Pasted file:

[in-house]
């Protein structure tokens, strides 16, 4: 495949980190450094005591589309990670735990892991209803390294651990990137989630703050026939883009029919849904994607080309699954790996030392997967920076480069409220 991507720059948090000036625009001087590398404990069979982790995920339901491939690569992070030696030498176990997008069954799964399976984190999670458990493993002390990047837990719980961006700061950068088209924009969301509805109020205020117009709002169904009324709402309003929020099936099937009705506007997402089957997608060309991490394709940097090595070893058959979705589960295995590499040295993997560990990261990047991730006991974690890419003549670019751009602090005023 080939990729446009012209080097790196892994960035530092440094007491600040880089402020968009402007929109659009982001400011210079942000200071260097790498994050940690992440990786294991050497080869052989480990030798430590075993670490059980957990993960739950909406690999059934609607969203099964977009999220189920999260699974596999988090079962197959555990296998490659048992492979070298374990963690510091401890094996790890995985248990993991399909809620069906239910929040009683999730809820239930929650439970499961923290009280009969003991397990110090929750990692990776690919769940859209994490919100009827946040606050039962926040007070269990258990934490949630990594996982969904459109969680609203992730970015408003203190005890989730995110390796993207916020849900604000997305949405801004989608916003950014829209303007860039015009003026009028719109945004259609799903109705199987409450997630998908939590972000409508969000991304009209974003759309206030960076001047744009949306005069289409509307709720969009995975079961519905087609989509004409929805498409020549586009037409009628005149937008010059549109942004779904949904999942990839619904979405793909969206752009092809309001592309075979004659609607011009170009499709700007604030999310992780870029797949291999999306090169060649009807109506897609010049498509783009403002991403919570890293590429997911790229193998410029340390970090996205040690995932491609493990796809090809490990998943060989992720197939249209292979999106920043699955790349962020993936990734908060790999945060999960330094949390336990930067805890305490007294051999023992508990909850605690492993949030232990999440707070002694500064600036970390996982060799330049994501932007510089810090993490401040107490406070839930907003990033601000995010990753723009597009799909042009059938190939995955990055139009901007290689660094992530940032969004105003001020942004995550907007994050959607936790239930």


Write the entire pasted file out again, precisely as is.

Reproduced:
[in-house]
């Protein structure tokens, strides 16, 4: 495949980190450094005591589309990670735990892991209803390294651990990137989630703050026939883009029919849904994607080309699954790996030392997967920076480069409220 991507720059948090000036625009001087590398404990069979982790995920339901491939690569992070030696030498176990997008069954799964399976984190999670458990493993002390990047837990719980961006700061950068088209924009969301509805109020205020117009709002169904009324709402309003929020099936099937009705506007997402089957997608060309991490394709940097090595070893058959979705589960295995590499040295993997560990990261990047991730006991974690890419003549670019751009602090005023 080939990729446009012209080097790196892994960035530092440094007491600040880089402020968009402007929109659009982001400011210079942000200071260097790498994050940690992440990786294991050497080869052989480990030798430590075993670490059980957990993960739950909406690999059934609607969203099964977009999220189920999260699974596999988090079962197959555990296998490659048992492979070298374990963690510091401890094996790890995985248990993991399909809620069906239910929040009683999730809820239930929650439970499961923290009280009969003991397990110090929750990692990776690919769940859209994490919100009827946040606050039962926040007070269990258990934490949630990594996982969904459109969680609203992730970015408003203190005890989730995110390796993207916020849900604000997305949405801004989608916003950014829209303007860039015009003026009028719109945004259609799903109705199987409450997630998908939590972000409508969000991304009209974003759309206030960076001047744009949306005069289409509307709720969009995975079961519905087609989509004409929805498409020549586009037409009628005149937008010059549109942004779904949904999942990839619904979405793909969206752009092809309001592309075979004659609607011009170009499709700007604030999310992780870029797949291999999306090169060649009807109506897609010049498509783009403002991403919570890293590429997911790229193998410029340390970090996205040690995932491609493990796809090809490990998943060989992720197939249209292979999106920043699955790349962020993936990734908060790999945060999960330094949390336990930067805890305490007294051999023992508990909850605690492993949030232990999440707070002694500064600036970390996982060799330049994501932007510089810090993490401040107490406070839930907003990033601000995010990753723009597009799909042009059938190939995955990055139009901007290689660094992530940032969004105003001020942004995550907007994050959607936790239930």